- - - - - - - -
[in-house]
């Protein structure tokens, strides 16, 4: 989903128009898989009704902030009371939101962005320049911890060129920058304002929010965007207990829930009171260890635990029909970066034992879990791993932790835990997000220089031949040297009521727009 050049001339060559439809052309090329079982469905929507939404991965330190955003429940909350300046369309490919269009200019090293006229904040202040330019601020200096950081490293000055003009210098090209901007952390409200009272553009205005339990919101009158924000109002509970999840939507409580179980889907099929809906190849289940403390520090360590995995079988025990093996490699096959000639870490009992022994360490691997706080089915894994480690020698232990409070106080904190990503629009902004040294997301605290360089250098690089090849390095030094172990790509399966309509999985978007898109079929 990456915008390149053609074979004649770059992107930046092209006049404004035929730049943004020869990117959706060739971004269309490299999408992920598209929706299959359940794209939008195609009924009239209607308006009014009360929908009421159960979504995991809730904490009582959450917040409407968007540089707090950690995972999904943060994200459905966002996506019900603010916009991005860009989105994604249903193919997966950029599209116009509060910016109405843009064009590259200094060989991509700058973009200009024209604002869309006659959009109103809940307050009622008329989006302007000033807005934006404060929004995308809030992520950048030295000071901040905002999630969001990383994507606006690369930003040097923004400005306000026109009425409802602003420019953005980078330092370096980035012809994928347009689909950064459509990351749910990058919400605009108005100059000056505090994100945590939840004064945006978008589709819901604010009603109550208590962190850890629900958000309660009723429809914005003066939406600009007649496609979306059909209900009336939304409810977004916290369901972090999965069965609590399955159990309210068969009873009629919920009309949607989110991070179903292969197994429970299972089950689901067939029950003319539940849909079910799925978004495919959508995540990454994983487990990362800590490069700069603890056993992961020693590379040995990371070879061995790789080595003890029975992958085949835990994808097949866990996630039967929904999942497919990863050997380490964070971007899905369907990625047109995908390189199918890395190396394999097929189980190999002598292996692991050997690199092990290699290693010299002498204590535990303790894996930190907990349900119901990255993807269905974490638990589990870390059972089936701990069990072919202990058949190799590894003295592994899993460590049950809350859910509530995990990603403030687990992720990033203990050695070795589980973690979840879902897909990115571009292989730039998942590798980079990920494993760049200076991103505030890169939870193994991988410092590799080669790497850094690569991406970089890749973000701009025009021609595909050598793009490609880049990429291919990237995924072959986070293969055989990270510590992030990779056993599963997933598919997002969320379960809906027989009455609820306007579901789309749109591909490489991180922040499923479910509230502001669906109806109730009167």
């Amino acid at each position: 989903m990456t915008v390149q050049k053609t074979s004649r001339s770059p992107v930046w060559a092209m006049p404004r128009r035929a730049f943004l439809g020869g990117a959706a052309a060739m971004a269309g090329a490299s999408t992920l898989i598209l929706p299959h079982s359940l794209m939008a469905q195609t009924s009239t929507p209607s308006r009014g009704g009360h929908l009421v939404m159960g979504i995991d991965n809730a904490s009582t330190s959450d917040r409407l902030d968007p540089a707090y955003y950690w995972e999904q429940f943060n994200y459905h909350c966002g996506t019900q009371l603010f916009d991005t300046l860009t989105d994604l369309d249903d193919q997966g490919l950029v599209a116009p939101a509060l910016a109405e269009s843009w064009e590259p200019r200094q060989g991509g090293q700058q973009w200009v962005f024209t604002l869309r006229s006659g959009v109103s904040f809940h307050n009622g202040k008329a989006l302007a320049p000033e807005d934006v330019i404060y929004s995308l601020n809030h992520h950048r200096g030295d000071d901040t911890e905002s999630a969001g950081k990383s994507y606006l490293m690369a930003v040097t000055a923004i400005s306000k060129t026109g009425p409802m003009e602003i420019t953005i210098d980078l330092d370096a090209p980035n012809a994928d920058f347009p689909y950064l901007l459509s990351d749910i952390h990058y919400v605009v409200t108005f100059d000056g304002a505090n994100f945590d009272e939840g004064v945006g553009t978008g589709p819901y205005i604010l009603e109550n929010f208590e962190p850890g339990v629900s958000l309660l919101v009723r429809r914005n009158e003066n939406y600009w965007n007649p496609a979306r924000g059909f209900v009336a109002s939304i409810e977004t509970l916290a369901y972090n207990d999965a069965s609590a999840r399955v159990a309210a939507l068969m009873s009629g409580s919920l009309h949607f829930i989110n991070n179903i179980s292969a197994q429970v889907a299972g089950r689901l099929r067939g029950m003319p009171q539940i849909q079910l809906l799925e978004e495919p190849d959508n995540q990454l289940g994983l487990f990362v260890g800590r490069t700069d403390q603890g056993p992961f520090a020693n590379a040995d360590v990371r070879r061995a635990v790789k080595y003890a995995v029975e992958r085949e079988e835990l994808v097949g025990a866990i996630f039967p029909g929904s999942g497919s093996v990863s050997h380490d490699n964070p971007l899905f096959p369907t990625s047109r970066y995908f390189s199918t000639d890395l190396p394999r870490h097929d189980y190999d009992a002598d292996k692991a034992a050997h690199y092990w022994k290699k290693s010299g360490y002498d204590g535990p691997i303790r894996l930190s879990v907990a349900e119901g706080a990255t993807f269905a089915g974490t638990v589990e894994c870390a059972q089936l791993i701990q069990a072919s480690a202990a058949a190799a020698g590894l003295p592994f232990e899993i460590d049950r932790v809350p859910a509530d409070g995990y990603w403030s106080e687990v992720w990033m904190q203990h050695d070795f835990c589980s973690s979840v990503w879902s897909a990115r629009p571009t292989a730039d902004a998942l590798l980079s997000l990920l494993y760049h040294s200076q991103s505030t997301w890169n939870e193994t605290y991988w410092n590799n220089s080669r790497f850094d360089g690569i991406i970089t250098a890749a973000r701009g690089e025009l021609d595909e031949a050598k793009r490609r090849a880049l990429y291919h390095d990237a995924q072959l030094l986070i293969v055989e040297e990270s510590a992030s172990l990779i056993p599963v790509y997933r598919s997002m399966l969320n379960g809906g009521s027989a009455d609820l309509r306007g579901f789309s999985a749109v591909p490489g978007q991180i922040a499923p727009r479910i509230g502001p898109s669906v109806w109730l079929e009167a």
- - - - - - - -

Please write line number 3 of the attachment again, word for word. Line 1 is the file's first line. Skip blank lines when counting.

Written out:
């Amino acid at each position: 989903m990456t915008v390149q050049k053609t074979s004649r001339s770059p992107v930046w060559a092209m006049p404004r128009r035929a730049f943004l439809g020869g990117a959706a052309a060739m971004a269309g090329a490299s999408t992920l898989i598209l929706p299959h079982s359940l794209m939008a469905q195609t009924s009239t929507p209607s308006r009014g009704g009360h929908l009421v939404m159960g979504i995991d991965n809730a904490s009582t330190s959450d917040r409407l902030d968007p540089a707090y955003y950690w995972e999904q429940f943060n994200y459905h909350c966002g996506t019900q009371l603010f916009d991005t300046l860009t989105d994604l369309d249903d193919q997966g490919l950029v599209a116009p939101a509060l910016a109405e269009s843009w064009e590259p200019r200094q060989g991509g090293q700058q973009w200009v962005f024209t604002l869309r006229s006659g959009v109103s904040f809940h307050n009622g202040k008329a989006l302007a320049p000033e807005d934006v330019i404060y929004s995308l601020n809030h992520h950048r200096g030295d000071d901040t911890e905002s999630a969001g950081k990383s994507y606006l490293m690369a930003v040097t000055a923004i400005s306000k060129t026109g009425p409802m003009e602003i420019t953005i210098d980078l330092d370096a090209p980035n012809a994928d920058f347009p689909y950064l901007l459509s990351d749910i952390h990058y919400v605009v409200t108005f100059d000056g304002a505090n994100f945590d009272e939840g004064v945006g553009t978008g589709p819901y205005i604010l009603e109550n929010f208590e962190p850890g339990v629900s958000l309660l919101v009723r429809r914005n009158e003066n939406y600009w965007n007649p496609a979306r924000g059909f209900v009336a109002s939304i409810e977004t509970l916290a369901y972090n207990d999965a069965s609590a999840r399955v159990a309210a939507l068969m009873s009629g409580s919920l009309h949607f829930i989110n991070n179903i179980s292969a197994q429970v889907a299972g089950r689901l099929r067939g029950m003319p009171q539940i849909q079910l809906l799925e978004e495919p190849d959508n995540q990454l289940g994983l487990f990362v260890g800590r490069t700069d403390q603890g056993p992961f520090a020693n590379a040995d360590v990371r070879r061995a635990v790789k080595y003890a995995v029975e992958r085949e079988e835990l994808v097949g025990a866990i996630f039967p029909g929904s999942g497919s093996v990863s050997h380490d490699n964070p971007l899905f096959p369907t990625s047109r970066y995908f390189s199918t000639d890395l190396p394999r870490h097929d189980y190999d009992a002598d292996k692991a034992a050997h690199y092990w022994k290699k290693s010299g360490y002498d204590g535990p691997i303790r894996l930190s879990v907990a349900e119901g706080a990255t993807f269905a089915g974490t638990v589990e894994c870390a059972q089936l791993i701990q069990a072919s480690a202990a058949a190799a020698g590894l003295p592994f232990e899993i460590d049950r932790v809350p859910a509530d409070g995990y990603w403030s106080e687990v992720w990033m904190q203990h050695d070795f835990c589980s973690s979840v990503w879902s897909a990115r629009p571009t292989a730039d902004a998942l590798l980079s997000l990920l494993y760049h040294s200076q991103s505030t997301w890169n939870e193994t605290y991988w410092n590799n220089s080669r790497f850094d360089g690569i991406i970089t250098a890749a973000r701009g690089e025009l021609d595909e031949a050598k793009r490609r090849a880049l990429y291919h390095d990237a995924q072959l030094l986070i293969v055989e040297e990270s510590a992030s172990l990779i056993p599963v790509y997933r598919s997002m399966l969320n379960g809906g009521s027989a009455d609820l309509r306007g579901f789309s999985a749109v591909p490489g978007q991180i922040a499923p727009r479910i509230g502001p898109s669906v109806w109730l079929e009167a």